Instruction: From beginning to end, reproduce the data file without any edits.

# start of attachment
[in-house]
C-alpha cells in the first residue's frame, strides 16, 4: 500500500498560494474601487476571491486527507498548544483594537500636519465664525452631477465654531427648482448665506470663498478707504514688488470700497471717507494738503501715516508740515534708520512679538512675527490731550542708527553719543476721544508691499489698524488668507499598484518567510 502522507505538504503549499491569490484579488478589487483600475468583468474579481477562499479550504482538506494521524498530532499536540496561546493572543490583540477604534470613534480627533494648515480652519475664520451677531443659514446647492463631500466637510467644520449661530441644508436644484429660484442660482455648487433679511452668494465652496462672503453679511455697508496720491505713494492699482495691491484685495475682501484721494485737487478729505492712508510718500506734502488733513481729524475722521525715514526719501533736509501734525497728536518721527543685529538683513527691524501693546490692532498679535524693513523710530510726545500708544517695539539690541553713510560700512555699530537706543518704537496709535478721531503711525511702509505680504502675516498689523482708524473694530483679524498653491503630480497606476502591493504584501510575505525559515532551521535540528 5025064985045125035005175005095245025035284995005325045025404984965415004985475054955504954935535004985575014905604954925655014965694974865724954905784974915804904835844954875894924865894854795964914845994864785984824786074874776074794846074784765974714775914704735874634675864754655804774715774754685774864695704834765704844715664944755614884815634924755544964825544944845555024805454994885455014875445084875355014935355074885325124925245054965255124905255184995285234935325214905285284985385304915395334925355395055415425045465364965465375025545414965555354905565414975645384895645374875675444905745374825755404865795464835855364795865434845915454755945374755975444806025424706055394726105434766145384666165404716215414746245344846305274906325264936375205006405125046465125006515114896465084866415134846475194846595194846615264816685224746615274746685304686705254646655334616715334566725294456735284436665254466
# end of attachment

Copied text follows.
[in-house]
C-alpha cells in the first residue's frame, strides 16, 4: 500500500498560494474601487476571491486527507498548544483594537500636519465664525452631477465654531427648482448665506470663498478707504514688488470700497471717507494738503501715516508740515534708520512679538512675527490731550542708527553719543476721544508691499489698524488668507499598484518567510 502522507505538504503549499491569490484579488478589487483600475468583468474579481477562499479550504482538506494521524498530532499536540496561546493572543490583540477604534470613534480627533494648515480652519475664520451677531443659514446647492463631500466637510467644520449661530441644508436644484429660484442660482455648487433679511452668494465652496462672503453679511455697508496720491505713494492699482495691491484685495475682501484721494485737487478729505492712508510718500506734502488733513481729524475722521525715514526719501533736509501734525497728536518721527543685529538683513527691524501693546490692532498679535524693513523710530510726545500708544517695539539690541553713510560700512555699530537706543518704537496709535478721531503711525511702509505680504502675516498689523482708524473694530483679524498653491503630480497606476502591493504584501510575505525559515532551521535540528 5025064985045125035005175005095245025035284995005325045025404984965415004985475054955504954935535004985575014905604954925655014965694974865724954905784974915804904835844954875894924865894854795964914845994864785984824786074874776074794846074784765974714775914704735874634675864754655804774715774754685774864695704834765704844715664944755614884815634924755544964825544944845555024805454994885455014875445084875355014935355074885325124925245054965255124905255184995285234935325214905285284985385304915395334925355395055415425045465364965465375025545414965555354905565414975645384895645374875675444905745374825755404865795464835855364795865434845915454755945374755975444806025424706055394726105434766145384666165404716215414746245344846305274906325264936375205006405125046465125006515114896465084866415134846475194846595194846615264816685224746615274746685304686705254646655334616715334566725294456735284436665254466